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Comparison Chart

The following breakdown compares the 529 to other education-savings possibilities.

Education Account Comparison

Contributions and Deductions

  529 Savings Plan 529 Prepaid Plan UGMA/UTMA Coverdell ESA Roth IRA
Maximum Annual Contribution Limit $65,000 per beneficiary in the first year of a five-year period to avoid gift-tax consequences ($130,000 per married couple)  Same as 529 savings plan  $13,000 per beneficiary per year to avoid gift tax consequences ($26,000 per married couple)  $2,0002 per year per beneficiary; contributions stop when child turns 18  $5,000 per year plus $1,000 for those age 50+ (limit includes all Roth and Traditional IRAs combined) 
Maximum Account Lifetime Limit  Varies by program - around $300,000  Varies by program  Unlimited Unlimited Unlimited
Limitations on Income to Contribute None None None Single filers: $95-110,000  Married filers: $190-220,000 Single filers:  $105-120,000 Married filers:  $166-176,000 Account owner must have earned income to contribute
Age Limitation to Contribute None None None Contributions stop when child turns 18 None
Tax-Deductible Contributions No federal deduction; state tax deduction varies by the account owner's state of residence and the plan Same as 529 savings plan No No No

Withdrawal and Taxation

  529 Savings Plan 529 Prepaid Plan UGMA/UTMA Coverdell ESA Roth IRA
Control of Withdrawals Account owner/ participant Same as 529 savings plan  Transfers to child upon age of majority or later if state law permits Account owner/ participant; beneficiary has the legal right to be named as account owner at age of majority Account owner
Use of Proceeds Expenses1 from any accredited college/ post-secondary program in the U.S. and some foreign locations Often limited to tuition/ fees from in-state post-secondary programs Limited to any types of expenses for child's benefit (cannot be used for parents' expenses) Expenses1, 3 from any accreditied college/ post-secondary program in the U.S. and some foreign programs and expenses5,8 from elementary and high school 8 Expenses1 from any accredited post-secondary program in the U.S. and some foreign programs6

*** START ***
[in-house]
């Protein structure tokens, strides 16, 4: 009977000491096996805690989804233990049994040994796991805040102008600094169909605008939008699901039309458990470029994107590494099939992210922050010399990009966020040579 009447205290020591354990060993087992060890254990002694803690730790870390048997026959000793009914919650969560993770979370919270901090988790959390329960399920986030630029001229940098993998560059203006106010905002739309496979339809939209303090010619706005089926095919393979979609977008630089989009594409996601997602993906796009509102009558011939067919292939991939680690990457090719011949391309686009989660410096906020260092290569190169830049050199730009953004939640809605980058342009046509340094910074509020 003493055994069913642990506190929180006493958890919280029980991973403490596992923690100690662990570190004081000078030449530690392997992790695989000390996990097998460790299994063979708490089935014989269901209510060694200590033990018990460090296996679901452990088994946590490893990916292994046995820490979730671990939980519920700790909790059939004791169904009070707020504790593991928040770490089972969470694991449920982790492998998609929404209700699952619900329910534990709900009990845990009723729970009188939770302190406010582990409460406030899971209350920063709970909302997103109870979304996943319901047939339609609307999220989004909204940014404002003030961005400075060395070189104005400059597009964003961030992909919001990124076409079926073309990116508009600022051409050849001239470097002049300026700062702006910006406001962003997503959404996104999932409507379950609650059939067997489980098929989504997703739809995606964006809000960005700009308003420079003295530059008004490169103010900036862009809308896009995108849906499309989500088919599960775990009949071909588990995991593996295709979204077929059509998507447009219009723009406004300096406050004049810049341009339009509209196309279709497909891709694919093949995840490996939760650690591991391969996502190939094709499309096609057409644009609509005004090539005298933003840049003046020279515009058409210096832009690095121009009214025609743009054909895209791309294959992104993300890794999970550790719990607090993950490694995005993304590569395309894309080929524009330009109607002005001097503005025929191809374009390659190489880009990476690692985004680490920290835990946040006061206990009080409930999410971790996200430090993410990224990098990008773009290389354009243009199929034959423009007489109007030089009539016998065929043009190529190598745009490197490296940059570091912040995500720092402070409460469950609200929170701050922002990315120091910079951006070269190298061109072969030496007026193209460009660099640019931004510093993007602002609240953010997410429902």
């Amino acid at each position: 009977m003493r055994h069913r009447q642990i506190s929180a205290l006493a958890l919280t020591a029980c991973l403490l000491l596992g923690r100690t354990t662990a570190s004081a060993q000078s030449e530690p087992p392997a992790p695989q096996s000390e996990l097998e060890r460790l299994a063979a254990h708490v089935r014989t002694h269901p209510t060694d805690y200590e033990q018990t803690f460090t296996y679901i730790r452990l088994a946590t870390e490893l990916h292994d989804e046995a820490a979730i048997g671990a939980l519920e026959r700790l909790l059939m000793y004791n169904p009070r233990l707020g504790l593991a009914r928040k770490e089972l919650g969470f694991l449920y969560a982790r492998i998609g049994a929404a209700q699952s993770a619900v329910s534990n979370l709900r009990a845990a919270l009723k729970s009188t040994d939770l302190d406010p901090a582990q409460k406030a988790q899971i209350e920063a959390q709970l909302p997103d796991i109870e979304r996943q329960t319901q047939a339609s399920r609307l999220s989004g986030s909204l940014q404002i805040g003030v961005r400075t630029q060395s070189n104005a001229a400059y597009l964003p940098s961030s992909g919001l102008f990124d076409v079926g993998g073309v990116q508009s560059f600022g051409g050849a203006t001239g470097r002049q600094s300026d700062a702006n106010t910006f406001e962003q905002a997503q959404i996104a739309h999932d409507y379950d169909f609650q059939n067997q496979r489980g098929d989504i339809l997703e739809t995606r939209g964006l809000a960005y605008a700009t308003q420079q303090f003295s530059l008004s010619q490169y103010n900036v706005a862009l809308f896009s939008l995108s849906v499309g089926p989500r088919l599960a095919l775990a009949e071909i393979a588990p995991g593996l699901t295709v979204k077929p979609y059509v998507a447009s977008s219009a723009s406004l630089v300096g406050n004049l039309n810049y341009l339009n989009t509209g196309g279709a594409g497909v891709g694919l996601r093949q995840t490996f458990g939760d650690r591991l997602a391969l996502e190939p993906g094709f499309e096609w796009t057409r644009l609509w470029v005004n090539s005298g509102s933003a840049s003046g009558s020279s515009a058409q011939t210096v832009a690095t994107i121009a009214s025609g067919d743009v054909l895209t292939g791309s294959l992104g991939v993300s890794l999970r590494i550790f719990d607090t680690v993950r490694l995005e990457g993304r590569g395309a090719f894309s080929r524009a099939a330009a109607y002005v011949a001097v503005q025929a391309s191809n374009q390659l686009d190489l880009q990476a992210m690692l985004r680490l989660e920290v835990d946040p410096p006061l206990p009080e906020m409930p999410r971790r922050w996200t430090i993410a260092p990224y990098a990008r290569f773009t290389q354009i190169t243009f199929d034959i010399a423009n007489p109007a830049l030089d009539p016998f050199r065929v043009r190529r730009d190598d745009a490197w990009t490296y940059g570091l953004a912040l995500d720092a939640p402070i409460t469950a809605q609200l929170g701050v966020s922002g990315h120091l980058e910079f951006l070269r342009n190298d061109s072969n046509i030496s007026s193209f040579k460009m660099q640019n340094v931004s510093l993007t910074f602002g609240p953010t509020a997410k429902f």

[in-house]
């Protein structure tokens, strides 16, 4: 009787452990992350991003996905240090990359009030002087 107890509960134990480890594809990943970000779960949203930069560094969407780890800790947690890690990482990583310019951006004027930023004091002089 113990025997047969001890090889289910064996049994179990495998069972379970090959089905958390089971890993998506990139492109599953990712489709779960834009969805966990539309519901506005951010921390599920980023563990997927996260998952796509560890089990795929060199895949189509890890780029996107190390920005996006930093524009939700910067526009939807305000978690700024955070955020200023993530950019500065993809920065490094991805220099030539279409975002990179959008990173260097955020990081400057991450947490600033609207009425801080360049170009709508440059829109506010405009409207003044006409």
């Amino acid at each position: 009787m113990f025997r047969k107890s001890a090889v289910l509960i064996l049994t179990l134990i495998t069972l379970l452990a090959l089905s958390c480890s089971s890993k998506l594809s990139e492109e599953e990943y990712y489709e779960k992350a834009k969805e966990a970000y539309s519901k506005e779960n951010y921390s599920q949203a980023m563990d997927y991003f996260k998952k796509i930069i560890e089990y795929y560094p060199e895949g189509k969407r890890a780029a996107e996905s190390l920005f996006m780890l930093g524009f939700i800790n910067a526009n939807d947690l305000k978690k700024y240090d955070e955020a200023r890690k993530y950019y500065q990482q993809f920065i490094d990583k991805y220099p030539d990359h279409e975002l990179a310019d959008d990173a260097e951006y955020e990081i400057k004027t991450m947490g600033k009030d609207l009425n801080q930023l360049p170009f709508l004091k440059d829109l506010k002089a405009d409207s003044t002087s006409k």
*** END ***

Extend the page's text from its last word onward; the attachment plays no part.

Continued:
Taxation - Account Earnings Tax-deferred Same as 529 savings plan Taxable Kiddie Tax under age 19, any investment income over $1,900 taxed at parent's federal tax rate.  Expanded Rule full-time student under age 24 is now included Tax-deferred Tax-deferred.  Tax-free only if the 5-year requirement is met and the withdrawal is for death, diability, attainment of age 59 1/2 or first-time homebuyer.  If not, earnings and possibly conversion amounts withdrawn are taxable at the account owner's rate.  10% penalty on earnings and any conversion amounts withdrawn unless some other exception7 to the penalty applies.
Taxation - Qualified Withdrawals Federal:  tax-free  State:  varies by the account owner's state of residence.9 Same as 529 savings plan See above Tax-free See above
Taxation -  Non-Qualified Withdrawals Federal and state:  distributed earnings (prorata) taxed at account owner's or beneficiary's rate depending on to whom the 529 plan provider directs and reports the distribution Same as 529 savings plan See above Distributed earnings (prorata) taxed at account owner's rate See above
Penalties - Non-Qualified Withdrawals 10% penalty on earnings Same as 529 savings plan None 10% penalty on earnings See above

Other

 

  529 Savings Plan 529 Prepaid Plan UGMA/UTMA Coverdell ESA Roth IRA
Ownership and federal financial aid impact Account owner asset; aid is reduced by 3 to 5.64% of the 529 value if the parent is account owner.2 Same as 529 savings plan  Student asset; aid is reduced by 20% of the UTMA/UGMA value Account owner asset; aid is reduced by 3 to 5.64% of account value if parent is account owner 2 The taxable portion of a withdrawal for education is treated as income, which could affect financial aid